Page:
Lough Ree RNLI Volunteers respond to 4 call outs in 3 days.
Lough Ree RNLI Inshore Lifeboat crew responded to 4 callouts in 3 days coming to the aid of fifteen people.
Between 8am on Sunday, 1 July and 2.20pm on Tuesday, 3 July Lough Ree RNLI Inshore Lifeboat Crew came to the aid of fifteen people, 4 children and 11 adults in 4 separate call outs.
The first call out, on Sunday 1 July was for 2 people whose boat had drifted onto one of the Yellow Islands to the south of Lough Ree. The couple had got into difficulty when trying to leave where they were anchored for the night. Conditions at the time were overcast with a breezy force 3-4 northerly wind. The Inshore Lifeboat Crew were able to remove the boat from the Island, however after checking the boat when they were in deeper water it was apparent that the boat wasn’t able to continue under its own power. The Inshore Lifeboat Crew brought the 2 people onboard and their boat to Athlone Marina.
On Monday, 2nd July Lough Ree RNLI Inshore Lifeboat Crew came to the assistance of 8 people in 2 separate incidents when they had got into difficulty near the Hexagon Shoal on the eastern shore of Lough Ree near Killinure Point. Conditions on the lake on Monday were bright sunshine and a slight north easterly breeze.
The first call out was at 1pm to 4 people, 2 adults and 2 children, on-board a boat that had got stuck on the Hexagon Shoal. The Inshore Lifeboat Crew were able to remove the boat from the shoal and the 4 people on board were able to continue on their way to Lecarrow to enjoy the rest of their holiday. The second call out was for 4 people, 2 adults and 2 children,on board a speed boat that had lost power. The Inshore Lifeboat Crew brought the 4 people and boat to Quigleys Marina beside Coosan Point.
On Tuesday 3 July, the Volunteer Crew were alerted by a member of the public to a boat in difficulty near Hudson Bay on the Western shore of Lough Ree. When they arrived on scene the boat was at anchor and the 5 people on board had arranged assistance from a friend and while grateful to the Inshore Lifeboat Crew for coming out, did not require their help.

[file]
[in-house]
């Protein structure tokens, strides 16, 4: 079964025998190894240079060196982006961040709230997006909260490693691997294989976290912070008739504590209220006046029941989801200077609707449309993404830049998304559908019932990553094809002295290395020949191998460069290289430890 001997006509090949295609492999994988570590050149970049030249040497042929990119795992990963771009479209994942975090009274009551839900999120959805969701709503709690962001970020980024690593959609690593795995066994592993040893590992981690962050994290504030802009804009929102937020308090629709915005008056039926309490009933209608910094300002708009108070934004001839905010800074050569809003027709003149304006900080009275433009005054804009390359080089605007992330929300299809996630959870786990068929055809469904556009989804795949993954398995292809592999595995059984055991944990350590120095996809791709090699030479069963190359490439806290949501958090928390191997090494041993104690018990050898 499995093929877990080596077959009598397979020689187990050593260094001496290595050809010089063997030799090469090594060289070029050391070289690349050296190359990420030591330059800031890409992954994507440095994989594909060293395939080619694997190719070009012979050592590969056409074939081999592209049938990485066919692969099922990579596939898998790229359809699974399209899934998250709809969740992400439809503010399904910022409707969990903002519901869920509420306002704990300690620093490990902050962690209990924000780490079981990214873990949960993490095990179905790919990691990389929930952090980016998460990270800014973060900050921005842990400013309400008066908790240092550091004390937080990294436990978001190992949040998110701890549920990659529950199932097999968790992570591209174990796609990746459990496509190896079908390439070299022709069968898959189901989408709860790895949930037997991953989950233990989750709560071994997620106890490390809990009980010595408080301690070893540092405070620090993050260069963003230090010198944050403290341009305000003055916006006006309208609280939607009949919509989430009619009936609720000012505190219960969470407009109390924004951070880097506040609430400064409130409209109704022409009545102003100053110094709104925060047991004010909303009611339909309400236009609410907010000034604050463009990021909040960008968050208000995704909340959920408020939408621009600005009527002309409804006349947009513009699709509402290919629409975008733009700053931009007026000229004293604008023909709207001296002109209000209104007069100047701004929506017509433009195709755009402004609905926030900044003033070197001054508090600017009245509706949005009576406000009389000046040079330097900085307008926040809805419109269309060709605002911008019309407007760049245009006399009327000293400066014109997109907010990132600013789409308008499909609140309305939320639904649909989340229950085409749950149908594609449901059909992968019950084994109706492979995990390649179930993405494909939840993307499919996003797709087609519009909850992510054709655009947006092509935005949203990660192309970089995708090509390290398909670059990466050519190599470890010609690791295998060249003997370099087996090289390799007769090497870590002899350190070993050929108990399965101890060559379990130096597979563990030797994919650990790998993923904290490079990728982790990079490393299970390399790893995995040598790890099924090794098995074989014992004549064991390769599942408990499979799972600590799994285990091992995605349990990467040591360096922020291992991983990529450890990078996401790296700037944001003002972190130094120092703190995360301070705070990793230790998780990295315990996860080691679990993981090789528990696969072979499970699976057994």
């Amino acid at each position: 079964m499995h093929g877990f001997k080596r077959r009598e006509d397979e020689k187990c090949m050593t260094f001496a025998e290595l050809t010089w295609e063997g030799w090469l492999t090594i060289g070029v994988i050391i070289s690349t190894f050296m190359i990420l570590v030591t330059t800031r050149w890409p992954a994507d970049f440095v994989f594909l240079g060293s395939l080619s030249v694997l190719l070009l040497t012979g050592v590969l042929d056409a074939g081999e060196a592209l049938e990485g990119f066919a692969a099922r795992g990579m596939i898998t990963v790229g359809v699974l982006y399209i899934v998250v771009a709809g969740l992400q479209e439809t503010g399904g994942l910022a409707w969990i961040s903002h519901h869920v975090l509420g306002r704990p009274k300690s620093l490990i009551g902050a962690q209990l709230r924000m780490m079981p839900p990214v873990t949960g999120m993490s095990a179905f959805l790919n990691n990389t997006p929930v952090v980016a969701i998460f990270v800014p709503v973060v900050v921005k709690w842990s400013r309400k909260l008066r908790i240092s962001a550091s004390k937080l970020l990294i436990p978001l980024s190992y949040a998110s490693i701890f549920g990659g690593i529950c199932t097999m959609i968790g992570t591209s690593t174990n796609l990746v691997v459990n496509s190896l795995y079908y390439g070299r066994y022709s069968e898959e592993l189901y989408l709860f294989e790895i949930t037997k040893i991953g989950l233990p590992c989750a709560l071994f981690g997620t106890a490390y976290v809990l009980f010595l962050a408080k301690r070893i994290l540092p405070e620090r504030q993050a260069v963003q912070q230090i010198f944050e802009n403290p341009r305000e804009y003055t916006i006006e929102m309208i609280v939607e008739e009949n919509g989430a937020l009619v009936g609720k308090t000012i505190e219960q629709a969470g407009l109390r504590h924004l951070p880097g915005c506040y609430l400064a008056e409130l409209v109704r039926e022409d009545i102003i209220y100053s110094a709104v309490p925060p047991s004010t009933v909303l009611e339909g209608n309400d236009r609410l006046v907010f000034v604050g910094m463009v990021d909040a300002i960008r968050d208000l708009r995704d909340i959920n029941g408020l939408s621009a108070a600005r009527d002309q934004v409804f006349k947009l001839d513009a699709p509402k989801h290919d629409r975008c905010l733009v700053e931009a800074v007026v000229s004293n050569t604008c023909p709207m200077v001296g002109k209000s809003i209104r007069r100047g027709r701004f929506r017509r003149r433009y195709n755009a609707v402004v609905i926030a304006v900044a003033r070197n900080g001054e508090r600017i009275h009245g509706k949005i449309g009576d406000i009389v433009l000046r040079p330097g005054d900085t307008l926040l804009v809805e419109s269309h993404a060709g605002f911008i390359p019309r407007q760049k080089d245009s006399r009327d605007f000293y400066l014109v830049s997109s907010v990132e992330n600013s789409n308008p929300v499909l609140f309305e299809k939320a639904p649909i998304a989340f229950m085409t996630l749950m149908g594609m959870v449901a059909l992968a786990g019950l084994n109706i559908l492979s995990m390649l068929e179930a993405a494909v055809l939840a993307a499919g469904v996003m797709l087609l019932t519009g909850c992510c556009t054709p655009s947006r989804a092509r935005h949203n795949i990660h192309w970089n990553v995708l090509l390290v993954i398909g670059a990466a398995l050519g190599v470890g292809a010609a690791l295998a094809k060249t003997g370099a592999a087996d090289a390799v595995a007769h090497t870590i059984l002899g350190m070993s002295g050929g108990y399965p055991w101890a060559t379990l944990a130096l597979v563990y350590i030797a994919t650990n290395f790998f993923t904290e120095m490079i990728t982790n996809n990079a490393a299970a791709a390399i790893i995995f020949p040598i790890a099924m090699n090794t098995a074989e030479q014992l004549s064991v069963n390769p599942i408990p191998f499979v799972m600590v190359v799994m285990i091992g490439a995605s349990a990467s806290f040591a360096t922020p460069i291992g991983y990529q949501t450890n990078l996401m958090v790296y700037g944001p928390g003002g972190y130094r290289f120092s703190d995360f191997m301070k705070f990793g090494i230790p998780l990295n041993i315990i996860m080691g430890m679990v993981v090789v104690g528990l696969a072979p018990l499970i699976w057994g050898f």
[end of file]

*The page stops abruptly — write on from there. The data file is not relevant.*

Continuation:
Speaking today, Lough Ree RNLI Lifeboat Press Officer, Sarah Bradbury said, ‘It’s great to see so many people, both locals and visitors, enjoying Lough Ree and all that it has to offer. As we continue to enjoy the dry weather, we’d like to let people know that water levels may be lower than usual and to keep to the main navigation channels where the water will be deeper’.
RNLI media contacts
For more information please contact Sarah Bradbury Lough Ree RNLI Volunteer Lifeboat Press Officer Tel: 087 1210658 email: email@example.com or Nuala McAloon RNLI Regional Media Officer Tel: 087 6483547 email: Nuala_McAloon@rnli.org or Niamh Stephenson RNLI Regional Media Manager Tel: 087 1254 124 / 01 8900 460 email Niamh_Stephenson@rnli.org.
Key facts about the RNLI
The RNLI charity saves lives at sea. Its volunteers provide a 24-hour search and rescue service around the United Kingdom and Republic of Ireland coasts. The RNLI operates over 238 lifeboat stations in the UK and Ireland and, in a normal year, more than 240 lifeguard units on beaches around the UK and Channel Islands. The RNLI is independent of Coastguard and government and depends on voluntary donations and legacies to maintain its rescue service. Since the RNLI was founded in 1824, its lifeboat crews and lifeguards have saved over 142,700 lives.